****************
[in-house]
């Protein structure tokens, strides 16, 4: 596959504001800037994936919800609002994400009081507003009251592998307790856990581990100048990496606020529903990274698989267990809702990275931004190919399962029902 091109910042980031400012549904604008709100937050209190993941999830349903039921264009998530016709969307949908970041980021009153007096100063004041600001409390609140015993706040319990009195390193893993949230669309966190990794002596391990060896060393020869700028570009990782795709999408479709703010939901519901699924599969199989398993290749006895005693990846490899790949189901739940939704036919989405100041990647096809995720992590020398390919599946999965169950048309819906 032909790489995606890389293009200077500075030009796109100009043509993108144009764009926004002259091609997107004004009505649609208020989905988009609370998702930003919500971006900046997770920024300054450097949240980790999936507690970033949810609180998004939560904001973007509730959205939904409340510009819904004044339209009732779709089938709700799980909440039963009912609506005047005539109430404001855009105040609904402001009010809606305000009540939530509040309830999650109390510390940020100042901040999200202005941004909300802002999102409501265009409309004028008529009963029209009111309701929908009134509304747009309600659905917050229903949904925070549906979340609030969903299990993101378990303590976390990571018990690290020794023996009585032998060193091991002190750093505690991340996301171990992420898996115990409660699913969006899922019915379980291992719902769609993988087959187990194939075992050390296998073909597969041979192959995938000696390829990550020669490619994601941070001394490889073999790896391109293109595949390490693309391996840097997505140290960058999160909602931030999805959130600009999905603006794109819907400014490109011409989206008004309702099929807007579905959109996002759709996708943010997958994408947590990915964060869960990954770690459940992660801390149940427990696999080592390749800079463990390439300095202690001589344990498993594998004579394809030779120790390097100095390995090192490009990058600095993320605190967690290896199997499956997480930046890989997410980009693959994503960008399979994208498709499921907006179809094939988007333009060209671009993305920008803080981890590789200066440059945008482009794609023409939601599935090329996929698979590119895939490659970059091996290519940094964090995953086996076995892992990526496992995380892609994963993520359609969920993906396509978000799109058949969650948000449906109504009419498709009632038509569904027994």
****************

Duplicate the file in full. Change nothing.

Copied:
[in-house]
């Protein structure tokens, strides 16, 4: 596959504001800037994936919800609002994400009081507003009251592998307790856990581990100048990496606020529903990274698989267990809702990275931004190919399962029902 091109910042980031400012549904604008709100937050209190993941999830349903039921264009998530016709969307949908970041980021009153007096100063004041600001409390609140015993706040319990009195390193893993949230669309966190990794002596391990060896060393020869700028570009990782795709999408479709703010939901519901699924599969199989398993290749006895005693990846490899790949189901739940939704036919989405100041990647096809995720992590020398390919599946999965169950048309819906 032909790489995606890389293009200077500075030009796109100009043509993108144009764009926004002259091609997107004004009505649609208020989905988009609370998702930003919500971006900046997770920024300054450097949240980790999936507690970033949810609180998004939560904001973007509730959205939904409340510009819904004044339209009732779709089938709700799980909440039963009912609506005047005539109430404001855009105040609904402001009010809606305000009540939530509040309830999650109390510390940020100042901040999200202005941004909300802002999102409501265009409309004028008529009963029209009111309701929908009134509304747009309600659905917050229903949904925070549906979340609030969903299990993101378990303590976390990571018990690290020794023996009585032998060193091991002190750093505690991340996301171990992420898996115990409660699913969006899922019915379980291992719902769609993988087959187990194939075992050390296998073909597969041979192959995938000696390829990550020669490619994601941070001394490889073999790896391109293109595949390490693309391996840097997505140290960058999160909602931030999805959130600009999905603006794109819907400014490109011409989206008004309702099929807007579905959109996002759709996708943010997958994408947590990915964060869960990954770690459940992660801390149940427990696999080592390749800079463990390439300095202690001589344990498993594998004579394809030779120790390097100095390995090192490009990058600095993320605190967690290896199997499956997480930046890989997410980009693959994503960008399979994208498709499921907006179809094939988007333009060209671009993305920008803080981890590789200066440059945008482009794609023409939601599935090329996929698979590119895939490659970059091996290519940094964090995953086996076995892992990526496992995380892609994963993520359609969920993906396509978000799109058949969650948000449906109504009419498709009632038509569904027994």